My Late-Viking-Era Norse Outfit for the 2020s


Alec standing in the outfit described in this post, with a bright red tunic with silk trimmings, a blue cloak, and white hose with red cross-garters
Photo credit Piglet Evans, used with permission.  Not released under cc-by-sa.

I've been gradually making tweaks to my best-dress reenacting kit, and thought it was worth taking time to post an overview before diving into the individual parts.  Most of the thinking in this outfit is covered in my earlier post surveying Viking male clothing, and I lean heavily on Thor Ewing's Viking Clothing, along with checking out specific finds and some experiments.

This outfit is the first thing I've made with entirely hand-sewing, and the first outfit I've made entirely myself.  I'm quite proud of it, despite some flaws!  I've been really enjoying exploring the various costuming choices and the limitations of our knowledge.

Let's walk through the outfit tip-to-toe.  I hope to come back and add links to follow-up posts as I add more detail, so I'll keep each segment brief.  Subscribe to the blog if you want to get updates automatically :)

Feedback is welcome!  Please leave a comment below.


I don't have one in this photo!  It was quite hot.  I have a lovely nalbound cap, and a four-panel rabbit fur hat that I wear in winter and hope to add a lighter-weight pillbox cap or something like it soon.


This is a rectangular feldr made out of a loom-width 2/2 indigo/white broken diamond twill wool from  One end is fringed as it came shipped, and the other I manually fringed and tablet-wove on a band out of some hand-spun, hand-dyed wool.  It's probably my favorite piece of this kit, and is light enough to wear in the summer but still provides some warmth and rain protection.

The brooch is a solid silver pennanular with bossed ends, like this find - these are found across the North Sea but probably came from Ireland.  We are blessed with a local silversmith, Strongford Arts, who makes these and other things with great skill.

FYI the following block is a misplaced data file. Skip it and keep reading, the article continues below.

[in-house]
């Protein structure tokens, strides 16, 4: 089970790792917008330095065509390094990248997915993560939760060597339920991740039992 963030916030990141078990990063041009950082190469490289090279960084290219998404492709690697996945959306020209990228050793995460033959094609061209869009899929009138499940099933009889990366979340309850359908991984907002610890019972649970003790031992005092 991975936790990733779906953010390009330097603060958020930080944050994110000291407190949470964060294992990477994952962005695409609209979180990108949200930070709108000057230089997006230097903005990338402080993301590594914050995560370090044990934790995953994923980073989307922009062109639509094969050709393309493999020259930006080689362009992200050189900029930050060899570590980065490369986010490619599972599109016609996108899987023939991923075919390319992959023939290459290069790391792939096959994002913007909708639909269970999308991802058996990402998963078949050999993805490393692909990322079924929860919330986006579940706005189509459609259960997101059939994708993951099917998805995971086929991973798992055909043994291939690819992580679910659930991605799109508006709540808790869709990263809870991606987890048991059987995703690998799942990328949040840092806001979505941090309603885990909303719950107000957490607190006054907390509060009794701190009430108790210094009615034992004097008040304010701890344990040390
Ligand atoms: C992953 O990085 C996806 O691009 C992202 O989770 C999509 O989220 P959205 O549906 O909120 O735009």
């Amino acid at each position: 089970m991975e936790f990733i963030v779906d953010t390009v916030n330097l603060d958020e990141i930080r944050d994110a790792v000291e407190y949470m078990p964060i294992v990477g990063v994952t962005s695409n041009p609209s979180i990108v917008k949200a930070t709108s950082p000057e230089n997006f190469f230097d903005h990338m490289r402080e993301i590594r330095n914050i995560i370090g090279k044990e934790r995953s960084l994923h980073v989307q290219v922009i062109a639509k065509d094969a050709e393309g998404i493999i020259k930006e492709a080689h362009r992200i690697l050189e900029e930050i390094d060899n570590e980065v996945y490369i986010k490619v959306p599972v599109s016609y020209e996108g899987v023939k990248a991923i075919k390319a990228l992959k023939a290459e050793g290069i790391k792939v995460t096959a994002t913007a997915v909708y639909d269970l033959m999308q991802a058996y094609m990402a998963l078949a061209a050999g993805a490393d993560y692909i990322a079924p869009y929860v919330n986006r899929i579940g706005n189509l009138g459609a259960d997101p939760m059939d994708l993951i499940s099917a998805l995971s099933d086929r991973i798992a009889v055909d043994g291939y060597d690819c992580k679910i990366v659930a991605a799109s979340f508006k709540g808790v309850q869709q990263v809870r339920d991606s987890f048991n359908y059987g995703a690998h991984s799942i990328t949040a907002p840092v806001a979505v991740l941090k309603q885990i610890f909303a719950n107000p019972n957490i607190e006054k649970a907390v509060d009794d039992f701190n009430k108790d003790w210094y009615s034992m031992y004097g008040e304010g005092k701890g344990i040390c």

This tunic, using a pleated skirt for fullness, is an exploration of a conjecture from Ewing - that we do not see firm evidence for skirt gores until after 1025 or so, and that we do have evidence for pleats in other Norse contexts so perhaps we should be using pleats for fullness in knee-length tunics.

I like the effect quite a bit, although I'm not so enamored that I'm convinced Ewing is right, especially with some of the Hedeby finds supporting gores.  Since my reenacting context (SCA) has, er, no specific standards, I don't mind being a little unusual to explore an idea, and the tunic is attractive and easy to construct.

Key fit decisions on the tunic are an attempt to match ~1000 CE manuscript images that pretty consistently show rucking of the sleeves and at the waist, while still being fairly tight.  The waist seam is quite a bit (4-6") below where it "should" be to support this rucking, and the armscyes are also high and tight, while still being a simple near-rectilinear construction.  To accommodate my particular body, I wound up angling the shoulders down 15 or so degrees, and the arms a similar amount, which reduced bunching around the shoulder without being much out of line with the straight line, rectangular construction I wanted to stay close to.